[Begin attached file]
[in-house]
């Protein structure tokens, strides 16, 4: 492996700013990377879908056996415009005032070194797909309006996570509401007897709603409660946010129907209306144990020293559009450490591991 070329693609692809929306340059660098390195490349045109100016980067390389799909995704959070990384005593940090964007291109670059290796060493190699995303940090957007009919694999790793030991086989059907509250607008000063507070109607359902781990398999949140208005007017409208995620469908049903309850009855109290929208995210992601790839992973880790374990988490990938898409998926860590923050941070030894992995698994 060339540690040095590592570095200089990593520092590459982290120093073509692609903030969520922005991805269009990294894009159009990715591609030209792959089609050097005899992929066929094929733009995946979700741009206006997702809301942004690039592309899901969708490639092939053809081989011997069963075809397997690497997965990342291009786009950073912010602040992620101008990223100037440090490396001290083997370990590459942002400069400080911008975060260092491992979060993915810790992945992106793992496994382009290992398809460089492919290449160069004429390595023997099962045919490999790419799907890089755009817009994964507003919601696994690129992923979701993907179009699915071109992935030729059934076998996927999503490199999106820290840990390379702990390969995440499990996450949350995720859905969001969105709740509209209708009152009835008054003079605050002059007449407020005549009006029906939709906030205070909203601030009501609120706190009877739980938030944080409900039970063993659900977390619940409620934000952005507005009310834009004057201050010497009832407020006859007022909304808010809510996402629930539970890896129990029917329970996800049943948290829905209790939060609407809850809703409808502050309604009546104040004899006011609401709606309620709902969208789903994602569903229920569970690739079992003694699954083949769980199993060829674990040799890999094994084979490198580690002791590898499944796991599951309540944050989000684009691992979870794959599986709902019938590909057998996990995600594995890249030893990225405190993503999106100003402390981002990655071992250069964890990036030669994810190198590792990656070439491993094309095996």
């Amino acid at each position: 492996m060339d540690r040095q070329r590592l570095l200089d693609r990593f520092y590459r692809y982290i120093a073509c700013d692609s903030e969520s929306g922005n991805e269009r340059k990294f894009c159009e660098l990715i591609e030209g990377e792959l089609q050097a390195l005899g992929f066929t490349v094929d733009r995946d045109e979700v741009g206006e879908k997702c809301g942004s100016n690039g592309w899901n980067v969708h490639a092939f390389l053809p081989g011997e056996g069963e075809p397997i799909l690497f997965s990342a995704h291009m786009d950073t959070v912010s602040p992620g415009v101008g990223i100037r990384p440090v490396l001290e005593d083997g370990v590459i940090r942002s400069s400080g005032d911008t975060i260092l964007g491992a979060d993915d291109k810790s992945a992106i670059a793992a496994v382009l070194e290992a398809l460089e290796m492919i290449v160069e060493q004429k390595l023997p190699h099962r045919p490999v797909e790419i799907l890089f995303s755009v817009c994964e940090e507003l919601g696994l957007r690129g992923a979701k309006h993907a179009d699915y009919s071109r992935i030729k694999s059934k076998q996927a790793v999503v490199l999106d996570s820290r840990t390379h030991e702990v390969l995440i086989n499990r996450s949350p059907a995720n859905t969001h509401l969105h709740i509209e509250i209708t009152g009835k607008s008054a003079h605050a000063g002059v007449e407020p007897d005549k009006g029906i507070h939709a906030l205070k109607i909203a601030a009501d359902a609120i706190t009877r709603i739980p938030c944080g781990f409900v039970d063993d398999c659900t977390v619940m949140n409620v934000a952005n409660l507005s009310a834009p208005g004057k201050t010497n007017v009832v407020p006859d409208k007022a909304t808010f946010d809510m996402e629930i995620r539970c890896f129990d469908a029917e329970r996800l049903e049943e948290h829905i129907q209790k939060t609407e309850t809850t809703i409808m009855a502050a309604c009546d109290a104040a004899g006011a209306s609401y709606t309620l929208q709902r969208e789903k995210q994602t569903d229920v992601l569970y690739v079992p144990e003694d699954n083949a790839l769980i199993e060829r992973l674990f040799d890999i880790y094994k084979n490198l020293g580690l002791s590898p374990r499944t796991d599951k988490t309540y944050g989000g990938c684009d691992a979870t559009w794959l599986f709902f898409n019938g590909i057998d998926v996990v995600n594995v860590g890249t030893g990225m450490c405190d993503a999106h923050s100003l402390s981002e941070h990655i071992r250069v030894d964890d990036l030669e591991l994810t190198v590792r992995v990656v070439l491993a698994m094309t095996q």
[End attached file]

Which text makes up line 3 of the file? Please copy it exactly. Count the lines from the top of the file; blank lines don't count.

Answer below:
């Amino acid at each position: 492996m060339d540690r040095q070329r590592l570095l200089d693609r990593f520092y590459r692809y982290i120093a073509c700013d692609s903030e969520s929306g922005n991805e269009r340059k990294f894009c159009e660098l990715i591609e030209g990377e792959l089609q050097a390195l005899g992929f066929t490349v094929d733009r995946d045109e979700v741009g206006e879908k997702c809301g942004s100016n690039g592309w899901n980067v969708h490639a092939f390389l053809p081989g011997e056996g069963e075809p397997i799909l690497f997965s990342a995704h291009m786009d950073t959070v912010s602040p992620g415009v101008g990223i100037r990384p440090v490396l001290e005593d083997g370990v590459i940090r942002s400069s400080g005032d911008t975060i260092l964007g491992a979060d993915d291109k810790s992945a992106i670059a793992a496994v382009l070194e290992a398809l460089e290796m492919i290449v160069e060493q004429k390595l023997p190699h099962r045919p490999v797909e790419i799907l890089f995303s755009v817009c994964e940090e507003l919601g696994l957007r690129g992923a979701k309006h993907a179009d699915y009919s071109r992935i030729k694999s059934k076998q996927a790793v999503v490199l999106d996570s820290r840990t390379h030991e702990v390969l995440i086989n499990r996450s949350p059907a995720n859905t969001h509401l969105h709740i509209e509250i209708t009152g009835k607008s008054a003079h605050a000063g002059v007449e407020p007897d005549k009006g029906i507070h939709a906030l205070k109607i909203a601030a009501d359902a609120i706190t009877r709603i739980p938030c944080g781990f409900v039970d063993d398999c659900t977390v619940m949140n409620v934000a952005n409660l507005s009310a834009p208005g004057k201050t010497n007017v009832v407020p006859d409208k007022a909304t808010f946010d809510m996402e629930i995620r539970c890896f129990d469908a029917e329970r996800l049903e049943e948290h829905i129907q209790k939060t609407e309850t809850t809703i409808m009855a502050a309604c009546d109290a104040a004899g006011a209306s609401y709606t309620l929208q709902r969208e789903k995210q994602t569903d229920v992601l569970y690739v079992p144990e003694d699954n083949a790839l769980i199993e060829r992973l674990f040799d890999i880790y094994k084979n490198l020293g580690l002791s590898p374990r499944t796991d599951k988490t309540y944050g989000g990938c684009d691992a979870t559009w794959l599986f709902f898409n019938g590909i057998d998926v996990v995600n594995v860590g890249t030893g990225m450490c405190d993503a999106h923050s100003l402390s981002e941070h990655i071992r250069v030894d964890d990036l030669e591991l994810t190198v590792r992995v990656v070439l491993a698994m094309t095996q």